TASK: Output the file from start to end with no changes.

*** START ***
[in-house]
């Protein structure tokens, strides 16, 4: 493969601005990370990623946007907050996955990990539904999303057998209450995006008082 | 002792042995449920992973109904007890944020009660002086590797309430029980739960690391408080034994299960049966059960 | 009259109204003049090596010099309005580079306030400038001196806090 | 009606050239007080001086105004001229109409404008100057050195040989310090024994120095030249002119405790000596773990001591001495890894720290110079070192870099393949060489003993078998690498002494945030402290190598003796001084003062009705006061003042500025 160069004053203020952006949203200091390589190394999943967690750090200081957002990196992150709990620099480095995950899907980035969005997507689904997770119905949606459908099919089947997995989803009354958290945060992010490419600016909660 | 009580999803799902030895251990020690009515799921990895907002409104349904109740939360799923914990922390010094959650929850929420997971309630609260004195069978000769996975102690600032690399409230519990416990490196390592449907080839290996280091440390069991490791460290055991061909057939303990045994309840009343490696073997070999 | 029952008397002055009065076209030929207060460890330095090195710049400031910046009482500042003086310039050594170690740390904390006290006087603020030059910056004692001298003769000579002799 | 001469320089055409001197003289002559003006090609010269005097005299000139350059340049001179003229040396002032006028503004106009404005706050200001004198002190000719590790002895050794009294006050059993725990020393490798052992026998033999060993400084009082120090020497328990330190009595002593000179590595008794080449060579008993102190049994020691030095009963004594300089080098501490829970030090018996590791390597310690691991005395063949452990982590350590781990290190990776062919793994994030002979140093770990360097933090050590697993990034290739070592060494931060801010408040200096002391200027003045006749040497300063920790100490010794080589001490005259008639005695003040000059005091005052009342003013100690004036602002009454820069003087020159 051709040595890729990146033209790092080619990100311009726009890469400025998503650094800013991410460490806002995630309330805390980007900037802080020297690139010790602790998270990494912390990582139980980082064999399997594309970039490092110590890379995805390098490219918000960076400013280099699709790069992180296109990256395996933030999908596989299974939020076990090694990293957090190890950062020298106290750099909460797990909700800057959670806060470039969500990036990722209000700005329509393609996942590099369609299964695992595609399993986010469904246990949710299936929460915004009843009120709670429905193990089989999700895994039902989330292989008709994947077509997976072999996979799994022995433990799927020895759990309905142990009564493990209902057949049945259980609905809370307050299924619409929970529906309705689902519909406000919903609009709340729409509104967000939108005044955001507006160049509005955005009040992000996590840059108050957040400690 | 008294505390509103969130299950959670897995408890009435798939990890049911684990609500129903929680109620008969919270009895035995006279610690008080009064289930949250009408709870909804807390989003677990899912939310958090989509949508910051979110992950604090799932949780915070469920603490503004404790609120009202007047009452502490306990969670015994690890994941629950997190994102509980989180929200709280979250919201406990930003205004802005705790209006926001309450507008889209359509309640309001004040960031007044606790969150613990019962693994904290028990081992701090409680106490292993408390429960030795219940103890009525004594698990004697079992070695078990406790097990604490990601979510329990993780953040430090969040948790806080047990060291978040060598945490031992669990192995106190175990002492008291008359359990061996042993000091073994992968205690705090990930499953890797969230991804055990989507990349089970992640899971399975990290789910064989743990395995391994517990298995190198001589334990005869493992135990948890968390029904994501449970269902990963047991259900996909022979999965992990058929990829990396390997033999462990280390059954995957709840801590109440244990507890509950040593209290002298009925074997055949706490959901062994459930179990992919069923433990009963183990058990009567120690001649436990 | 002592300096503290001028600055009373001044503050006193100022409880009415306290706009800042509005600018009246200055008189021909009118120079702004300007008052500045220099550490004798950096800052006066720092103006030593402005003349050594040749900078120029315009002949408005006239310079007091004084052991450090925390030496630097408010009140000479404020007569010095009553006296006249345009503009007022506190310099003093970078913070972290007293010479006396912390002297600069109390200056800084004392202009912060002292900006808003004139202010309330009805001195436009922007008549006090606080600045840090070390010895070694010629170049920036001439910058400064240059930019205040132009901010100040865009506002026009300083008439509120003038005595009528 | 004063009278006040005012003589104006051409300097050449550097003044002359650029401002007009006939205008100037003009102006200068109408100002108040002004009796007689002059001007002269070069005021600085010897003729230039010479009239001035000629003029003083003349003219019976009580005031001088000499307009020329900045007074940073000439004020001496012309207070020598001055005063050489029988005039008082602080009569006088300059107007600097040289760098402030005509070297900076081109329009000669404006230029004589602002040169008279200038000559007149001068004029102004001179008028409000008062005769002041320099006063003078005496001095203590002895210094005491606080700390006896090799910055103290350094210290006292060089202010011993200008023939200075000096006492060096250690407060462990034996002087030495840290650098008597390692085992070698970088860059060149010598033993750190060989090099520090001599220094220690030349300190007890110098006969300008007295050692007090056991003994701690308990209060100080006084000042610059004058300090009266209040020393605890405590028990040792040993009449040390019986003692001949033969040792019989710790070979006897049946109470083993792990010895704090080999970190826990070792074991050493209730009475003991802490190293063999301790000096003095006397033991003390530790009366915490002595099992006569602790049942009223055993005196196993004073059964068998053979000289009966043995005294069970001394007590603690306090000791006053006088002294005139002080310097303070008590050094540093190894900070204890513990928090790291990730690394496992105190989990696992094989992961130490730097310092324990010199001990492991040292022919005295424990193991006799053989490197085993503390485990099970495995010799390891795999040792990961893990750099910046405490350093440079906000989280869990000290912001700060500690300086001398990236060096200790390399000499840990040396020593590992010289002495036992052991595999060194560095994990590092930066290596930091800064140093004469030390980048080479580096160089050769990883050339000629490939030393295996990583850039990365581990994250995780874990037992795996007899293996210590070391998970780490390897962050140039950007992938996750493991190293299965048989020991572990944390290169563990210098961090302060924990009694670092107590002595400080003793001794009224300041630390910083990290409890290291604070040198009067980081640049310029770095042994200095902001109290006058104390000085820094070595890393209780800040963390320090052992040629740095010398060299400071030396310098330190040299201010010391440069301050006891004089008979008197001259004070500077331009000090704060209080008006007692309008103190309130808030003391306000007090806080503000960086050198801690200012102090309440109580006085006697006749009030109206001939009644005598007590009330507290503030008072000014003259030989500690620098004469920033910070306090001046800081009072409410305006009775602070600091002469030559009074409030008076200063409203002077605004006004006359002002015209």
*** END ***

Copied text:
[in-house]
């Protein structure tokens, strides 16, 4: 493969601005990370990623946007907050996955990990539904999303057998209450995006008082 | 002792042995449920992973109904007890944020009660002086590797309430029980739960690391408080034994299960049966059960 | 009259109204003049090596010099309005580079306030400038001196806090 | 009606050239007080001086105004001229109409404008100057050195040989310090024994120095030249002119405790000596773990001591001495890894720290110079070192870099393949060489003993078998690498002494945030402290190598003796001084003062009705006061003042500025 160069004053203020952006949203200091390589190394999943967690750090200081957002990196992150709990620099480095995950899907980035969005997507689904997770119905949606459908099919089947997995989803009354958290945060992010490419600016909660 | 009580999803799902030895251990020690009515799921990895907002409104349904109740939360799923914990922390010094959650929850929420997971309630609260004195069978000769996975102690600032690399409230519990416990490196390592449907080839290996280091440390069991490791460290055991061909057939303990045994309840009343490696073997070999 | 029952008397002055009065076209030929207060460890330095090195710049400031910046009482500042003086310039050594170690740390904390006290006087603020030059910056004692001298003769000579002799 | 001469320089055409001197003289002559003006090609010269005097005299000139350059340049001179003229040396002032006028503004106009404005706050200001004198002190000719590790002895050794009294006050059993725990020393490798052992026998033999060993400084009082120090020497328990330190009595002593000179590595008794080449060579008993102190049994020691030095009963004594300089080098501490829970030090018996590791390597310690691991005395063949452990982590350590781990290190990776062919793994994030002979140093770990360097933090050590697993990034290739070592060494931060801010408040200096002391200027003045006749040497300063920790100490010794080589001490005259008639005695003040000059005091005052009342003013100690004036602002009454820069003087020159 051709040595890729990146033209790092080619990100311009726009890469400025998503650094800013991410460490806002995630309330805390980007900037802080020297690139010790602790998270990494912390990582139980980082064999399997594309970039490092110590890379995805390098490219918000960076400013280099699709790069992180296109990256395996933030999908596989299974939020076990090694990293957090190890950062020298106290750099909460797990909700800057959670806060470039969500990036990722209000700005329509393609996942590099369609299964695992595609399993986010469904246990949710299936929460915004009843009120709670429905193990089989999700895994039902989330292989008709994947077509997976072999996979799994022995433990799927020895759990309905142990009564493990209902057949049945259980609905809370307050299924619409929970529906309705689902519909406000919903609009709340729409509104967000939108005044955001507006160049509005955005009040992000996590840059108050957040400690 | 008294505390509103969130299950959670897995408890009435798939990890049911684990609500129903929680109620008969919270009895035995006279610690008080009064289930949250009408709870909804807390989003677990899912939310958090989509949508910051979110992950604090799932949780915070469920603490503004404790609120009202007047009452502490306990969670015994690890994941629950997190994102509980989180929200709280979250919201406990930003205004802005705790209006926001309450507008889209359509309640309001004040960031007044606790969150613990019962693994904290028990081992701090409680106490292993408390429960030795219940103890009525004594698990004697079992070695078990406790097990604490990601979510329990993780953040430090969040948790806080047990060291978040060598945490031992669990192995106190175990002492008291008359359990061996042993000091073994992968205690705090990930499953890797969230991804055990989507990349089970992640899971399975990290789910064989743990395995391994517990298995190198001589334990005869493992135990948890968390029904994501449970269902990963047991259900996909022979999965992990058929990829990396390997033999462990280390059954995957709840801590109440244990507890509950040593209290002298009925074997055949706490959901062994459930179990992919069923433990009963183990058990009567120690001649436990 | 002592300096503290001028600055009373001044503050006193100022409880009415306290706009800042509005600018009246200055008189021909009118120079702004300007008052500045220099550490004798950096800052006066720092103006030593402005003349050594040749900078120029315009002949408005006239310079007091004084052991450090925390030496630097408010009140000479404020007569010095009553006296006249345009503009007022506190310099003093970078913070972290007293010479006396912390002297600069109390200056800084004392202009912060002292900006808003004139202010309330009805001195436009922007008549006090606080600045840090070390010895070694010629170049920036001439910058400064240059930019205040132009901010100040865009506002026009300083008439509120003038005595009528 | 004063009278006040005012003589104006051409300097050449550097003044002359650029401002007009006939205008100037003009102006200068109408100002108040002004009796007689002059001007002269070069005021600085010897003729230039010479009239001035000629003029003083003349003219019976009580005031001088000499307009020329900045007074940073000439004020001496012309207070020598001055005063050489029988005039008082602080009569006088300059107007600097040289760098402030005509070297900076081109329009000669404006230029004589602002040169008279200038000559007149001068004029102004001179008028409000008062005769002041320099006063003078005496001095203590002895210094005491606080700390006896090799910055103290350094210290006292060089202010011993200008023939200075000096006492060096250690407060462990034996002087030495840290650098008597390692085992070698970088860059060149010598033993750190060989090099520090001599220094220690030349300190007890110098006969300008007295050692007090056991003994701690308990209060100080006084000042610059004058300090009266209040020393605890405590028990040792040993009449040390019986003692001949033969040792019989710790070979006897049946109470083993792990010895704090080999970190826990070792074991050493209730009475003991802490190293063999301790000096003095006397033991003390530790009366915490002595099992006569602790049942009223055993005196196993004073059964068998053979000289009966043995005294069970001394007590603690306090000791006053006088002294005139002080310097303070008590050094540093190894900070204890513990928090790291990730690394496992105190989990696992094989992961130490730097310092324990010199001990492991040292022919005295424990193991006799053989490197085993503390485990099970495995010799390891795999040792990961893990750099910046405490350093440079906000989280869990000290912001700060500690300086001398990236060096200790390399000499840990040396020593590992010289002495036992052991595999060194560095994990590092930066290596930091800064140093004469030390980048080479580096160089050769990883050339000629490939030393295996990583850039990365581990994250995780874990037992795996007899293996210590070391998970780490390897962050140039950007992938996750493991190293299965048989020991572990944390290169563990210098961090302060924990009694670092107590002595400080003793001794009224300041630390910083990290409890290291604070040198009067980081640049310029770095042994200095902001109290006058104390000085820094070595890393209780800040963390320090052992040629740095010398060299400071030396310098330190040299201010010391440069301050006891004089008979008197001259004070500077331009000090704060209080008006007692309008103190309130808030003391306000007090806080503000960086050198801690200012102090309440109580006085006697006749009030109206001939009644005598007590009330507290503030008072000014003259030989500690620098004469920033910070306090001046800081009072409410305006009775602070600091002469030559009074409030008076200063409203002077605004006004006359002002015209």